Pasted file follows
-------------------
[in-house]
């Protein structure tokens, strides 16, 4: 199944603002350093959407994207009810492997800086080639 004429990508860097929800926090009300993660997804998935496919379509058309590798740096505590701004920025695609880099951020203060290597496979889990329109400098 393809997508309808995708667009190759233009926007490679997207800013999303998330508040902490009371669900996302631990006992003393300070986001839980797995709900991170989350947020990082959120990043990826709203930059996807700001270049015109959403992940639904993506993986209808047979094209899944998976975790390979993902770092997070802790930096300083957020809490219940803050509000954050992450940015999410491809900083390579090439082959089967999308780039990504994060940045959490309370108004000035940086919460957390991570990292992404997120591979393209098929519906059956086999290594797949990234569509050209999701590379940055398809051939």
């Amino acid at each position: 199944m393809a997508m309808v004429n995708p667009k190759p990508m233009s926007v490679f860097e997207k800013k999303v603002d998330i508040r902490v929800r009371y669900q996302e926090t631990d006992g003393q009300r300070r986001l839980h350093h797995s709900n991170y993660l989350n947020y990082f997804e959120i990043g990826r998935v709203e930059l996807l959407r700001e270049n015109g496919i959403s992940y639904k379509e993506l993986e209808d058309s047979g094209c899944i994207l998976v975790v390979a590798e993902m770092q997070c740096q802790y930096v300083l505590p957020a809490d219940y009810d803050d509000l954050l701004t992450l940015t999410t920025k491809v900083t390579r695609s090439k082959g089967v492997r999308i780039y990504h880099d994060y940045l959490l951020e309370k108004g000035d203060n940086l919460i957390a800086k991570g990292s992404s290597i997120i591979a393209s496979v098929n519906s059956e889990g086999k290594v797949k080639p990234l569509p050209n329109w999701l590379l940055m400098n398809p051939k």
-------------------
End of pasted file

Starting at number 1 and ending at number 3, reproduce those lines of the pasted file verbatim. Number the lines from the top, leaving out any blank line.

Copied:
[in-house]
């Protein structure tokens, strides 16, 4: 199944603002350093959407994207009810492997800086080639 004429990508860097929800926090009300993660997804998935496919379509058309590798740096505590701004920025695609880099951020203060290597496979889990329109400098 393809997508309808995708667009190759233009926007490679997207800013999303998330508040902490009371669900996302631990006992003393300070986001839980797995709900991170989350947020990082959120990043990826709203930059996807700001270049015109959403992940639904993506993986209808047979094209899944998976975790390979993902770092997070802790930096300083957020809490219940803050509000954050992450940015999410491809900083390579090439082959089967999308780039990504994060940045959490309370108004000035940086919460957390991570990292992404997120591979393209098929519906059956086999290594797949990234569509050209999701590379940055398809051939």
């Amino acid at each position: 199944m393809a997508m309808v004429n995708p667009k190759p990508m233009s926007v490679f860097e997207k800013k999303v603002d998330i508040r902490v929800r009371y669900q996302e926090t631990d006992g003393q009300r300070r986001l839980h350093h797995s709900n991170y993660l989350n947020y990082f997804e959120i990043g990826r998935v709203e930059l996807l959407r700001e270049n015109g496919i959403s992940y639904k379509e993506l993986e209808d058309s047979g094209c899944i994207l998976v975790v390979a590798e993902m770092q997070c740096q802790y930096v300083l505590p957020a809490d219940y009810d803050d509000l954050l701004t992450l940015t999410t920025k491809v900083t390579r695609s090439k082959g089967v492997r999308i780039y990504h880099d994060y940045l959490l951020e309370k108004g000035d203060n940086l919460i957390a800086k991570g990292s992404s290597i997120i591979a393209s496979v098929n519906s059956e889990g086999k290594v797949k080639p990234l569509p050209n329109w999701l590379l940055m400098n398809p051939k």